Police in Baton Rouge say they have arrested three people who stole guns with the goal of killing police officers. They are still looking for a fourth suspect in the alleged plot, NPR's Greg Allen reports.

"Police say the thefts were at a Baton Rouge pawn shop early Saturday morning," Greg says. "One person was arrested at the scene. Since then, two others have been arrested and six of the eight stolen handguns have been recovered. Police are still looking for one other man."

A 13-year-old boy is among those arrested, Greg says.


How Third-Party Candidates Fared

Nov 7, 2012

In a highly polarized electorate, there's not a lot of room for third-party candidates to make a strong showing. Still, minor parties did see some bright spots on Tuesday.

Maine elected an independent to the Senate, former Gov. Angus King, while Vermont re-elected its independent senator, Bernard Sanders.

Both those victories may have been "idiosyncratic," says Cary Covington, a University of Iowa political scientist, having more to do with the personal popularity of the candidates than pointing to any wider desire for independent candidates.

In fact, Covington argues, there are fewer third-party candidates who are capable of winning 2 or more percent of the vote than there have been at earlier points in American history.

Americans Elect, a high-profile effort to nominate a candidate online, managed to win a place on the ballot in a majority of states this year, but then failed to field a candidate.

Still, minor-party candidates had their effects this year — if only as spoilers. Gary Johnson, a former Republican governor of New Mexico, was the Libertarian Party's presidential nominee. Johnson carried 42,000 votes in Florida — nearly as much as President Obama's margin in the state, according to incomplete, unofficial returns.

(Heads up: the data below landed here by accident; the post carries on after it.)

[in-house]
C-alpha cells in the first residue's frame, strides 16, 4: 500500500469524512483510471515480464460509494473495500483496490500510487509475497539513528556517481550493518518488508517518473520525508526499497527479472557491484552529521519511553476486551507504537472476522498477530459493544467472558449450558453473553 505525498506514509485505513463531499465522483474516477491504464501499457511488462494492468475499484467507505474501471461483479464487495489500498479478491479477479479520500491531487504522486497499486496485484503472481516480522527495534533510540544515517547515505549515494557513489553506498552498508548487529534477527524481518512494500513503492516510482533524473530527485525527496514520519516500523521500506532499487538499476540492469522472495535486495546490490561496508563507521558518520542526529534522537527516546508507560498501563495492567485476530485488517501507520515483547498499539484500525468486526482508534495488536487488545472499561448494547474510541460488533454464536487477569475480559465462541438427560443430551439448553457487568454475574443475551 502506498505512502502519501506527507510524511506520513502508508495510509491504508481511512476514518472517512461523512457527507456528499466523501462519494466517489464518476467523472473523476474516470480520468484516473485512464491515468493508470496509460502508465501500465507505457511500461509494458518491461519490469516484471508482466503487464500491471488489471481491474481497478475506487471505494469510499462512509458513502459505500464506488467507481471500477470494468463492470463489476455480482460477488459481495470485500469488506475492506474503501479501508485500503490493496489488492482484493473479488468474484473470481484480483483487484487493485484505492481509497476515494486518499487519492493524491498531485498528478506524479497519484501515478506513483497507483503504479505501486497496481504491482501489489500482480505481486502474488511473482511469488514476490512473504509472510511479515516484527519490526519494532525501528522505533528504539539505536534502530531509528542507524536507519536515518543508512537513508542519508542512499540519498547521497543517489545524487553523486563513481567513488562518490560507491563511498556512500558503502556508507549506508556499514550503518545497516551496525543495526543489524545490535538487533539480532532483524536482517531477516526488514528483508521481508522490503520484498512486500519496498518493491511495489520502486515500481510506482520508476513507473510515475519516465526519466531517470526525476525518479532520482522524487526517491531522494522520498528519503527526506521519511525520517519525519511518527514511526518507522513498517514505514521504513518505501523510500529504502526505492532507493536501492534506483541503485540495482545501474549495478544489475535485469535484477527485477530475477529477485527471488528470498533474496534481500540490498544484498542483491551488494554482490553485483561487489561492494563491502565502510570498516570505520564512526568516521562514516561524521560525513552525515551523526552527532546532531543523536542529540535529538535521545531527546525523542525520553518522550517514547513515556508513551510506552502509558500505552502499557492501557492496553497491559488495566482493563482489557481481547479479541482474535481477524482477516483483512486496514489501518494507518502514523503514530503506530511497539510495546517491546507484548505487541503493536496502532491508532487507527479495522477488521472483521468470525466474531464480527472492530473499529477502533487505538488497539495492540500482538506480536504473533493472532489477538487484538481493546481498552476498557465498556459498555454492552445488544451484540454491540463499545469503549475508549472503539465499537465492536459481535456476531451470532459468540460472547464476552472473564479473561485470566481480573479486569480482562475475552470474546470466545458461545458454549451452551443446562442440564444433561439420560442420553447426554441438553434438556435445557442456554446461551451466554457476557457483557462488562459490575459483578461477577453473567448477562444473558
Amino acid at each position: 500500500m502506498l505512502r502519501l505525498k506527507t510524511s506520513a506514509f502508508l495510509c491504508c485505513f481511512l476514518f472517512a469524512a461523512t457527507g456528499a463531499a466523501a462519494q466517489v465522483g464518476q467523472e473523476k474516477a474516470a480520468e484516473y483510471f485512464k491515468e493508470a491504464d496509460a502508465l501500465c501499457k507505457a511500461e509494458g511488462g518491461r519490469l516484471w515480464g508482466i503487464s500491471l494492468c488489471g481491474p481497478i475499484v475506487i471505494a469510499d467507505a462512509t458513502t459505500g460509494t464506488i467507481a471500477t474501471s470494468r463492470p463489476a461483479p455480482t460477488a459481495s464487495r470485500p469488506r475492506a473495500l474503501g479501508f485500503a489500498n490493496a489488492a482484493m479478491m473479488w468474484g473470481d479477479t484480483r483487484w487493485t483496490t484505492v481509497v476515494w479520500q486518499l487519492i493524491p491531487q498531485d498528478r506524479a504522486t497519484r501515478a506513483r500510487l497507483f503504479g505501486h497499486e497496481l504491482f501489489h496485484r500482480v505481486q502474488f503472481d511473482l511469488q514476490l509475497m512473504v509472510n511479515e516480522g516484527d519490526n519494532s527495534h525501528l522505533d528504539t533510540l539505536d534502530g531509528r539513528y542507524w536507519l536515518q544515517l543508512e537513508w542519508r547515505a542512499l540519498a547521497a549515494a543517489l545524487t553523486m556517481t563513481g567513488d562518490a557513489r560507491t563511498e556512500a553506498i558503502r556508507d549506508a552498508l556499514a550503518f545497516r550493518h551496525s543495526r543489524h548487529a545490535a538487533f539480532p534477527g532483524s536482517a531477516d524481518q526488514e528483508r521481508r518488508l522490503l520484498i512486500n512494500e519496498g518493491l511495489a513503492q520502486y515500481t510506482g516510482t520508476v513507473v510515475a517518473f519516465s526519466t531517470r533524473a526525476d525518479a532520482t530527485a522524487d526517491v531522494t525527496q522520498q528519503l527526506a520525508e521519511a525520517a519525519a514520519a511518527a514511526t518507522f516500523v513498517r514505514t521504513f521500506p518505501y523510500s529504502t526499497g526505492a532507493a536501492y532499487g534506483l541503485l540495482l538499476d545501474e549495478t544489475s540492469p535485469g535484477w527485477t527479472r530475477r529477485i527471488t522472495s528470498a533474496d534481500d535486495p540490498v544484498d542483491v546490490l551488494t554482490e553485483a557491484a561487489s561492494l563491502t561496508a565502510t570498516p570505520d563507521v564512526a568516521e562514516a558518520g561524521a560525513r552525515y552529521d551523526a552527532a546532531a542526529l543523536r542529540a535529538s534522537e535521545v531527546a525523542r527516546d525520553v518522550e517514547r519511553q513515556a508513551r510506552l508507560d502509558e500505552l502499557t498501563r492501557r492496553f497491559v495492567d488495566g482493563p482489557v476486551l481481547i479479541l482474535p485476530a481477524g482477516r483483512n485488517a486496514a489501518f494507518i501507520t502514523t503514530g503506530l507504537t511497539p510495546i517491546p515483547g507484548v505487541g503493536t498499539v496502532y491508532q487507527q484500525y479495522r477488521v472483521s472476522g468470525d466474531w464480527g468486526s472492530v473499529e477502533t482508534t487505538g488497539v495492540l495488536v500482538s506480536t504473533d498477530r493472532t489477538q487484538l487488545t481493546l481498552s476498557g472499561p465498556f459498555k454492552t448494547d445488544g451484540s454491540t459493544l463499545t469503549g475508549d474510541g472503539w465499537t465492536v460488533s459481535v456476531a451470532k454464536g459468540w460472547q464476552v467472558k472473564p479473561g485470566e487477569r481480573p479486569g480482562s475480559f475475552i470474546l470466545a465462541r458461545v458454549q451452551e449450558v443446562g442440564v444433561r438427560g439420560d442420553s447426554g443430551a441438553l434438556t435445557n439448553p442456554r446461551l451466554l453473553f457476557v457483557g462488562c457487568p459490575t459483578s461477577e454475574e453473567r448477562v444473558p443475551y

"If it came down to Florida, then we might talk about Gary Johnson as the next Ralph Nader," Covington says, referring to the Green Party nominee in 2000, who helped cost Democrat Al Gore the election that year. "But it looks like Florida's going to be moot at this point."

Libertarian nominees also drew votes in Senate races where Republican candidates proved unsatisfactory even to many Republican voters. The Libertarian candidates in both Indiana and Missouri drew about 6 percent of the Senate vote.

"I have to wonder how many Republicans voted for [Libertarian Jonathan Dine] instead of for Todd Akin without knowing any details about him," says University of Missouri political scientist Marvin Overby. "Add his numbers to Akin's and you are closer to where other statewide Republicans are."

Libertarians can cheer the fact that their party gained qualified party status, or a guaranteed spot on the ballot, in five additional states.

"I'm pretty sure Gary Johnson will get 1 percent, which is sort of modest, but it will be tied with the previous best Libertarian setting," says Richard Winger, editor of Ballot Access News.

Minor parties in total appear on track to carry just under 2 percent of the national vote.

It's too early to tell how well minor-party candidates will fare further down the ballot, given the slowness of returns for state legislative contests. But Winger predicts the Green Party and other parties will pick up a handful of seats in New England and a few Western states.

In general, though, despite regular calls for voices not beholden to the Democratic or Republican parties, minor-party candidates aren't drawing big numbers in big races.

"It's because the [presidential] election is so close," Winger says. "The minor parties will have to take their showings from other races."